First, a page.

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Publication - Professor Eamonn Kelly

    The novel μ-opioid receptor agonist PZM21 depresses respiration and induces tolerance to antinociception


    Hill, R, Disney, A, Conibear, A, Sutcliffe, K, Dewey, W, Husbands, S, Bailey, C, Kelly, E & Henderson, G, 2018, ‘The novel μ-opioid receptor agonist PZM21 depresses respiration and induces tolerance to antinociception’. British Journal of Pharmacology, vol 175., pp. 2653-2661


    Background and Purpose: PZM21 is a novel μ-opioid receptor ligand that has been reported to induce minimal arrestin recruitment and be devoid of the respiratory depressant effects characteristic of classical μ receptor ligands such as morphine. We have re-examined the signalling profile of PZM21 and its ability to depress respiration.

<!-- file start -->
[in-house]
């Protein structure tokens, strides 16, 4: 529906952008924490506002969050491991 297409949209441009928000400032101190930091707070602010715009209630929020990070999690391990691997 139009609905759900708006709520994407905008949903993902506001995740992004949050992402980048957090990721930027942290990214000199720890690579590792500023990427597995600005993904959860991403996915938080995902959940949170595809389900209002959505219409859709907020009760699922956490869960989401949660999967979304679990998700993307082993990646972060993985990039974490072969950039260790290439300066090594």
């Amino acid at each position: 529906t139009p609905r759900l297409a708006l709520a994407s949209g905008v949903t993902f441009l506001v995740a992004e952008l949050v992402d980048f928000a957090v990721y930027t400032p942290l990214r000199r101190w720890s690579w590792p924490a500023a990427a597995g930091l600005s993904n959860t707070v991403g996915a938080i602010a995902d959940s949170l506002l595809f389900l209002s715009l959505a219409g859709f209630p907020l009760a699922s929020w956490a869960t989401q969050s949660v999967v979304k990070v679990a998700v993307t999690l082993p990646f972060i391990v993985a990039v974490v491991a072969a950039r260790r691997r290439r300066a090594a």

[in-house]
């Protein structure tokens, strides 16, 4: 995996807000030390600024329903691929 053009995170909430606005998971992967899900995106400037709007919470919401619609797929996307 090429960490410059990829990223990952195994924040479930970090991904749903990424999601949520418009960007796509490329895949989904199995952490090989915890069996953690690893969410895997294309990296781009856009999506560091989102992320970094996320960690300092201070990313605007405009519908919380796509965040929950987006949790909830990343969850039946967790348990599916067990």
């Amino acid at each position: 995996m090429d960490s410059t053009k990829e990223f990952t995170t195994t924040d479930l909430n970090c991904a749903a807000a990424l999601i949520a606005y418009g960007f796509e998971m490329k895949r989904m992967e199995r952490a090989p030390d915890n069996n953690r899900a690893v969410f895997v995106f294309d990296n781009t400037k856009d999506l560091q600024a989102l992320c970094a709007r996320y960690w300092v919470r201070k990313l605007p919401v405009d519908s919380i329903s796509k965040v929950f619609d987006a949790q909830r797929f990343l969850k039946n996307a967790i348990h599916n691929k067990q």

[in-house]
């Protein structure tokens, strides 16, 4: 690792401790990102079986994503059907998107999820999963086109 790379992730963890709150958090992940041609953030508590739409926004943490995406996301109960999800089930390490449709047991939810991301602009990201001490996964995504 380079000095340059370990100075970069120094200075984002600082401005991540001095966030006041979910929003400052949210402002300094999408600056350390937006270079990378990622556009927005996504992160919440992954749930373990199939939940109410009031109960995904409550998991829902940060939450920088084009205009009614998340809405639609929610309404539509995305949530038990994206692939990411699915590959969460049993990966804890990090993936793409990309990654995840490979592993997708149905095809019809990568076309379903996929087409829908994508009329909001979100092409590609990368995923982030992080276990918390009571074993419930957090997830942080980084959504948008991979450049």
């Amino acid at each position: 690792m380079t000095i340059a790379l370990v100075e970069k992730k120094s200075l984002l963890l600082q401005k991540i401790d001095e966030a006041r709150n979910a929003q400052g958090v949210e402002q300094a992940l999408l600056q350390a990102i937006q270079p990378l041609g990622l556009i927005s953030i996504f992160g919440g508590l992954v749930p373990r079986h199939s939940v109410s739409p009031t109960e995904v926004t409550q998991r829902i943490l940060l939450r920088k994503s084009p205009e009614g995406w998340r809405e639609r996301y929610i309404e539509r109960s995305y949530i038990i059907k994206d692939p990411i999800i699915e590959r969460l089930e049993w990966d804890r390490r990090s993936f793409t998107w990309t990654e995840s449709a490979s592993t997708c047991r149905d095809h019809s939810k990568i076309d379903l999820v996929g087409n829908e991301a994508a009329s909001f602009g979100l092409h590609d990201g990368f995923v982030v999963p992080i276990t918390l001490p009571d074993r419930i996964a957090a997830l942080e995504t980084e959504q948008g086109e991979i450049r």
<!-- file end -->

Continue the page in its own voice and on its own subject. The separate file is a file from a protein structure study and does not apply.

Experimental Approach: G protein (Gi) activation and arrestin-3 translocation were measured in vitro, using BRET assays, in HEK 293 cells expressing μ receptors. Respiration (rate and tidal volume) was measured in awake, freely moving mice by whole-body plethysmography, and antinociception was measured by the hot plate test.

    Key Results: PZM21 (10−9 – 3 × 10−5 M) produced concentration-dependent Gi activation and arrestin-3 translocation. Comparison with responses evoked by morphine and DAMGO revealed that PZM21 was a low efficacy agonist in both signalling assays. PZM21 (10–80 mg·kg−1) depressed respiration in a dose-dependent manner. The respiratory depression was due to a decrease in the rate of breathing not a decrease in tidal volume. On repeated daily administration of PZM21 (twice daily doses of 40 mg·kg−1), complete tolerance developed to the antinociceptive effect of PZM21 over 3 days but no tolerance developed to its respiratory depressant effect.

    Conclusion and Implications: These data demonstrate that PZM21 is a low efficacy μ receptor agonist for both G protein and arrestin signalling. Contrary to a previous report, PZM21 depresses respiration in a manner similar to morphine, the classical opioid receptor agonist.

    Full details in the University publications repository